At the start of the Russian invasion of the Ukraine it was widely expected the Russian Aerospace Forces (VKS) would commence a systematic demolition of Ukrainian air defence, command and control and critical military infrastructure. After all, this was the successful model applied twice by the US over Iraq in 1991 and 2003, refined over Bosnia in 1999 and Libya in 2011.
But this never happened. There was no VKS air campaign in the opening stages of the war. Ongoing Russian failures in ground combat have been exacerbated by a failure to establish robust access to the air at the theatre level. Strong Ukrainian resistance has pushed the Russian campaign back to a two-dimensional war of positions and attrition.
This theatre-level failure is not a tactical mistake, or one of planning. Rather, the VKS did not conduct a co-ordinated air campaign because it has no doctrine, plans or practice to draw upon. For historical and political reasons, the VKS is not part of a joint force: it is configured as an extension of Russian ground forces.
Air operations must be carefully sequenced with ground and/or naval actions. The success of American air power in the examples above allowed friendly surface forces to move and fight with greater freedom and security. A failure to secure control of the air makes minimising exhausting battles of attrition on the ground far more difficult. Russia has once again shown the world what not to do in military strategy by subordinating air power to the ground scheme of manoeuvre.
Russian Air Power in Context
Following the invasion of Ukraine on 24 February the Russian Aerospace Forces (VKS) operated in accordance with Russian military doctrine and tactics. Conceptually the VKS is offensively an extension of Russian artillery, and defensively an extension of Russian air defence systems (such as surface to air missiles). It has no concept of theatre air operations.
Under the Soviet system the Air Forces (VVS) was separated into air defence forces (PVO), including interceptor aircraft; long range aviation (DA), with conventional and nuclear bombers; airborne forces (VDV), providing transport aviation; and frontal aviation (FVA) assigned to an Army Group, or Front. Frontal aviation provided close air support through fighter bombers, dedicated close air support aircraft and attack helicopters. This delineation was largely retained into the Russian Federation and after reorganisation of the VVS into the VKS in 2015, with the exception that PVO fighter aircraft were allocated to tactical air and air defence forces subordinated to regional military districts.
‘Deep strike’ missions are allocated to the Strategic Rocket Forces (RVSN) and Long-Range Aviation aircraft with cruise missiles. In Ukraine these strikes were effective against known, fixed infrastructure such as early warning and battle management radars but were largely ineffective against mobile SAM systems such as the S-300 PMU-1 (NATO: SA-10b GRUMBLE). During the first 10-12 days of the conflict large numbers of Russian surface-to-surface missiles and air launched cruise missiles were targeted against Ukrainian military and command infrastructure. But the RVSN and DA quickly ran up against the ‘stand-off’ problem: unless you can find and fix targets dynamically – preferably in a few hours – targeting becomes indiscriminate.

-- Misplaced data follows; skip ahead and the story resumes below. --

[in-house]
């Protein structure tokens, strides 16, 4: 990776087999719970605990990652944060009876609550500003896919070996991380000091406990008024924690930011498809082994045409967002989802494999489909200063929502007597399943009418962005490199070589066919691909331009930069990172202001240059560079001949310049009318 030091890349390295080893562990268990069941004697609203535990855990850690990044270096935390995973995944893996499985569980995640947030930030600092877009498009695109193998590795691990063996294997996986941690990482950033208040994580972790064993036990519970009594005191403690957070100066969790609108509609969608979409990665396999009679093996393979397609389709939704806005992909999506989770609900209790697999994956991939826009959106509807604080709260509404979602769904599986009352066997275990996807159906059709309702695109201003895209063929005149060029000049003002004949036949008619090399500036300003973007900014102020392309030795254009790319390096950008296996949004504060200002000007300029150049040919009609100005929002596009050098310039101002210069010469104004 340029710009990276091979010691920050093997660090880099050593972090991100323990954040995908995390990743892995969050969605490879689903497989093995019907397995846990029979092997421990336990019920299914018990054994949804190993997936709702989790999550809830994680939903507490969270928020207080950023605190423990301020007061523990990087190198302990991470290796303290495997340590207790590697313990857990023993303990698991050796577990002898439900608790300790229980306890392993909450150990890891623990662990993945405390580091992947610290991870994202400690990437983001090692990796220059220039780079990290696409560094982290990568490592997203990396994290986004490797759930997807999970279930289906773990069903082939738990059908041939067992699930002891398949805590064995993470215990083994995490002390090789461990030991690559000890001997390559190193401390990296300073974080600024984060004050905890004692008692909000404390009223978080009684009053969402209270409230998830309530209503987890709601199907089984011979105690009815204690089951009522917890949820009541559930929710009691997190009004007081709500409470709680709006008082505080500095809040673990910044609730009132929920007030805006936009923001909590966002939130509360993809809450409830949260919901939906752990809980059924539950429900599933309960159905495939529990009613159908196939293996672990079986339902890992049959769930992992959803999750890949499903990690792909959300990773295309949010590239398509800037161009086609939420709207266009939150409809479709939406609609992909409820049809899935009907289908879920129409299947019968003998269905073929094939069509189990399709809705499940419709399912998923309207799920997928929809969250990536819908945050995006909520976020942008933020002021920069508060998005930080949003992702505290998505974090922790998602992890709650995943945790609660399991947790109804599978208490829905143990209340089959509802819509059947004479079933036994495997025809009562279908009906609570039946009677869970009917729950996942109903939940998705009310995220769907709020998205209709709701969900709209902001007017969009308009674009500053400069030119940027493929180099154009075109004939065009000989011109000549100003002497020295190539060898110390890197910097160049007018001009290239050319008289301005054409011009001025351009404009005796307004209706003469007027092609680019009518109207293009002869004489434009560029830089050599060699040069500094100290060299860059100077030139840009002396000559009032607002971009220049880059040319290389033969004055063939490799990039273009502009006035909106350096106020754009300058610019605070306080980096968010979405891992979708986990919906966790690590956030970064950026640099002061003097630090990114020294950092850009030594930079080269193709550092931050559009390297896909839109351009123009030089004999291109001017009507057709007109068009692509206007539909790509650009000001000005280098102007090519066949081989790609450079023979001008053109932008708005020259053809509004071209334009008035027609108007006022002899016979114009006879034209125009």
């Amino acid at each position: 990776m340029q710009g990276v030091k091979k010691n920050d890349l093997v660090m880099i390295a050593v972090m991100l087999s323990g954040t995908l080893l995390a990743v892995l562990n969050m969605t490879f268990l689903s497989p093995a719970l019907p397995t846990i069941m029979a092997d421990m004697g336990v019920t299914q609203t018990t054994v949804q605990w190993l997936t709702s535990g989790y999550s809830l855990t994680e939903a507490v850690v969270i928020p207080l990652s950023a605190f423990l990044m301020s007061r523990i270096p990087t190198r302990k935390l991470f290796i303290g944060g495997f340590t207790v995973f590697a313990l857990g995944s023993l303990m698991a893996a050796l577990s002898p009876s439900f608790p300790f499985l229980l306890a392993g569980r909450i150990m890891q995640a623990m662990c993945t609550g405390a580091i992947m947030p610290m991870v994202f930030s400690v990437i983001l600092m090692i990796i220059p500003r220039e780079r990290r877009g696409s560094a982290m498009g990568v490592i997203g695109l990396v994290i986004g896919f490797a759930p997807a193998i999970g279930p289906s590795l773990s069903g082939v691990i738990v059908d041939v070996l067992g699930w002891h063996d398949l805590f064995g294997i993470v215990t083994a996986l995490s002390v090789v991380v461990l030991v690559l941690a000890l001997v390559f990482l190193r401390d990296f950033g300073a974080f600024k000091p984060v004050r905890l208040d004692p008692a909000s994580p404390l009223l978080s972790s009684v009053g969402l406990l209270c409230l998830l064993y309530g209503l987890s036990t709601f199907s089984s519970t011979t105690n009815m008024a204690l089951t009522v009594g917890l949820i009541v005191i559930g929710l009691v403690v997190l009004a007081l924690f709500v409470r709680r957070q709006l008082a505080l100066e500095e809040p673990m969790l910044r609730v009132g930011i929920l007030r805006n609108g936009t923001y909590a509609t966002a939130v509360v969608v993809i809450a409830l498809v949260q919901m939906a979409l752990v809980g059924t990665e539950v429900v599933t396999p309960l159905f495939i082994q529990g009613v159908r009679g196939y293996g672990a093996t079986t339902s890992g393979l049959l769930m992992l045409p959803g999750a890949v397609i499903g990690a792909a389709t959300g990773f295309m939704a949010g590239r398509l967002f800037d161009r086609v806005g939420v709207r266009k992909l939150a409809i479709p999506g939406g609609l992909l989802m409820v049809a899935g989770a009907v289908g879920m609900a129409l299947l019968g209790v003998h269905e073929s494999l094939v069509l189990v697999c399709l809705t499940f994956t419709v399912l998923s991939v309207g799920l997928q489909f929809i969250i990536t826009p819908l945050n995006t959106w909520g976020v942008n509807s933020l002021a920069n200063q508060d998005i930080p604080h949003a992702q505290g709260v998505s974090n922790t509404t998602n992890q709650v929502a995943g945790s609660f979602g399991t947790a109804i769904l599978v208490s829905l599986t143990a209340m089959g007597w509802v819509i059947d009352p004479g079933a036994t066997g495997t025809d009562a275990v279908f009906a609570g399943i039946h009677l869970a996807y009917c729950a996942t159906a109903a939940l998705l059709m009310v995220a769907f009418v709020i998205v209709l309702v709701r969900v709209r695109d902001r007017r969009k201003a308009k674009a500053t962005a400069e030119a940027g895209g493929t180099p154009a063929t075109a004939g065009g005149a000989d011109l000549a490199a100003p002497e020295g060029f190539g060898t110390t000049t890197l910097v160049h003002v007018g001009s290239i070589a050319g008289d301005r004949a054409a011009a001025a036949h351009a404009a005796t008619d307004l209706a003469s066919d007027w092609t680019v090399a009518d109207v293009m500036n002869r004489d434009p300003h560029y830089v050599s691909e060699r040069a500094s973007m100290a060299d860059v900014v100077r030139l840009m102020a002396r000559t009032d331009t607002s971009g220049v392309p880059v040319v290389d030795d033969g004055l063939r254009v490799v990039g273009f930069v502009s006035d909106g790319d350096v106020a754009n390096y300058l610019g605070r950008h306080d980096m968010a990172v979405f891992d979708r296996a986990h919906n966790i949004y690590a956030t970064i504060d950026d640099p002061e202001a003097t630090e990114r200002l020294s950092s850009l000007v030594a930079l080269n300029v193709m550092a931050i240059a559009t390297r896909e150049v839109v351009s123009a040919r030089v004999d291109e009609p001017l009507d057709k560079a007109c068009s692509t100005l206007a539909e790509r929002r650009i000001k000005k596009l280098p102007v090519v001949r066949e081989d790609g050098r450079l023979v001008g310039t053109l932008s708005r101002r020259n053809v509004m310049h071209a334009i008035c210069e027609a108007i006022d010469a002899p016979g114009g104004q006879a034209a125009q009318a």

The VKS was extremely limited in its allocation of precision-guided munitions and stand-off (greater than 40nm range) weapons due to external factors related to production and acquisition. As a result when the VKS operated forward of Russian lines, combat aircraft were often below the cloud base to visually acquire targets. They could then be engaged by Ukrainian infra-red guided surface to air missiles.
Some analysis of the performance of the VKS during the initial stages of the Russian invasion and ongoing fighting in the east of Ukraine has mostly claimed the VKS failed in its mission or was incompetent in execution. Understanding the structure and design of the VKS shows that it has largely achieved the mission it is configured to achieve: provide close air support to Russian ground forces, primarily as an extension of the artillery, along a narrow front.
Fortunately for the Ukrainians, this was not an effective use of air power to achieve campaign objectives.
Lessons for the Australian Defence Force
In summary, the VKS did not conduct a coordinated air campaign against the Ukraine because it lacks the doctrine, tactics, training or operational imperative to conduct such a campaign. It was conceived as – and remains – an air force subordinated to land power and unable to exploit the characteristics of air power.
The ADF should continue to emphasise the requirement for mastery of professional warfighting domains both in doctrine (theory) and training (practice). This includes recognising the most effective use of combat power is not always in concert with others.
If we want to maximise ground combat power and minimise losses, we need to get the air campaign right before we commit valuable people and resources to costly ground combat.